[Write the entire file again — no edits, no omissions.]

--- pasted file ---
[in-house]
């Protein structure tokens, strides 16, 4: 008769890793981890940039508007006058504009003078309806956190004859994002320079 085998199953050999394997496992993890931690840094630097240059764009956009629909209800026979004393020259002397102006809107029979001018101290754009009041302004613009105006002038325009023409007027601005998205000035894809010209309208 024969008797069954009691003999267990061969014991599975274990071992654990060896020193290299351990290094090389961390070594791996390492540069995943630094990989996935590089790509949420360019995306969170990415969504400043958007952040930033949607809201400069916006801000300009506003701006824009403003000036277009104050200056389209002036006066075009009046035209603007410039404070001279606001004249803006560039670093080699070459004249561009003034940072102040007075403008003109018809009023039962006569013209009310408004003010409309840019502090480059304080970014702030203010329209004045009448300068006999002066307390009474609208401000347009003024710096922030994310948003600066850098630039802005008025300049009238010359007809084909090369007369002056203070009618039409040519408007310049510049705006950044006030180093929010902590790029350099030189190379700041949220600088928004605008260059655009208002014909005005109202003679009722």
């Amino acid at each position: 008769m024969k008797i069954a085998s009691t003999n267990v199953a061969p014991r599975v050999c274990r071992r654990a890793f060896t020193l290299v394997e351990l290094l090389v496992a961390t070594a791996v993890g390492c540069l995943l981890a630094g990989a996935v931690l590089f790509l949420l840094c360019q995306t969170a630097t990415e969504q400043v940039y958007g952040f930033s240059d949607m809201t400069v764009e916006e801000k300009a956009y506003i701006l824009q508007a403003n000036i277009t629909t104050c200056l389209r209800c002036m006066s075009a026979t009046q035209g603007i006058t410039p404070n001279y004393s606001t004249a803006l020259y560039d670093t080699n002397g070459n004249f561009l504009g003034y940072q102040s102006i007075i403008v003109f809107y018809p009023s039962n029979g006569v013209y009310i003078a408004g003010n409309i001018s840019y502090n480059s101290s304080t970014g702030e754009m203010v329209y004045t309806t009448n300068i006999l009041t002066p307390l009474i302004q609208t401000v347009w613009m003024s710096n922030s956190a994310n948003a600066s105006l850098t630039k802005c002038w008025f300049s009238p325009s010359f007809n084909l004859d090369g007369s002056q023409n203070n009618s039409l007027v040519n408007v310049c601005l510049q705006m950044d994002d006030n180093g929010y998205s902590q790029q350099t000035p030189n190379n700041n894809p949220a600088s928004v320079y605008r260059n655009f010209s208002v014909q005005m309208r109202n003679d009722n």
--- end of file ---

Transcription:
[in-house]
């Protein structure tokens, strides 16, 4: 008769890793981890940039508007006058504009003078309806956190004859994002320079 085998199953050999394997496992993890931690840094630097240059764009956009629909209800026979004393020259002397102006809107029979001018101290754009009041302004613009105006002038325009023409007027601005998205000035894809010209309208 024969008797069954009691003999267990061969014991599975274990071992654990060896020193290299351990290094090389961390070594791996390492540069995943630094990989996935590089790509949420360019995306969170990415969504400043958007952040930033949607809201400069916006801000300009506003701006824009403003000036277009104050200056389209002036006066075009009046035209603007410039404070001279606001004249803006560039670093080699070459004249561009003034940072102040007075403008003109018809009023039962006569013209009310408004003010409309840019502090480059304080970014702030203010329209004045009448300068006999002066307390009474609208401000347009003024710096922030994310948003600066850098630039802005008025300049009238010359007809084909090369007369002056203070009618039409040519408007310049510049705006950044006030180093929010902590790029350099030189190379700041949220600088928004605008260059655009208002014909005005109202003679009722």
């Amino acid at each position: 008769m024969k008797i069954a085998s009691t003999n267990v199953a061969p014991r599975v050999c274990r071992r654990a890793f060896t020193l290299v394997e351990l290094l090389v496992a961390t070594a791996v993890g390492c540069l995943l981890a630094g990989a996935v931690l590089f790509l949420l840094c360019q995306t969170a630097t990415e969504q400043v940039y958007g952040f930033s240059d949607m809201t400069v764009e916006e801000k300009a956009y506003i701006l824009q508007a403003n000036i277009t629909t104050c200056l389209r209800c002036m006066s075009a026979t009046q035209g603007i006058t410039p404070n001279y004393s606001t004249a803006l020259y560039d670093t080699n002397g070459n004249f561009l504009g003034y940072q102040s102006i007075i403008v003109f809107y018809p009023s039962n029979g006569v013209y009310i003078a408004g003010n409309i001018s840019y502090n480059s101290s304080t970014g702030e754009m203010v329209y004045t309806t009448n300068i006999l009041t002066p307390l009474i302004q609208t401000v347009w613009m003024s710096n922030s956190a994310n948003a600066s105006l850098t630039k802005c002038w008025f300049s009238p325009s010359f007809n084909l004859d090369g007369s002056q023409n203070n009618s039409l007027v040519n408007v310049c601005l510049q705006m950044d994002d006030n180093g929010y998205s902590q790029q350099t000035p030189n190379n700041n894809p949220a600088s928004v320079y605008r260059n655009f010209s208002v014909q005005m309208r109202n003679d009722n």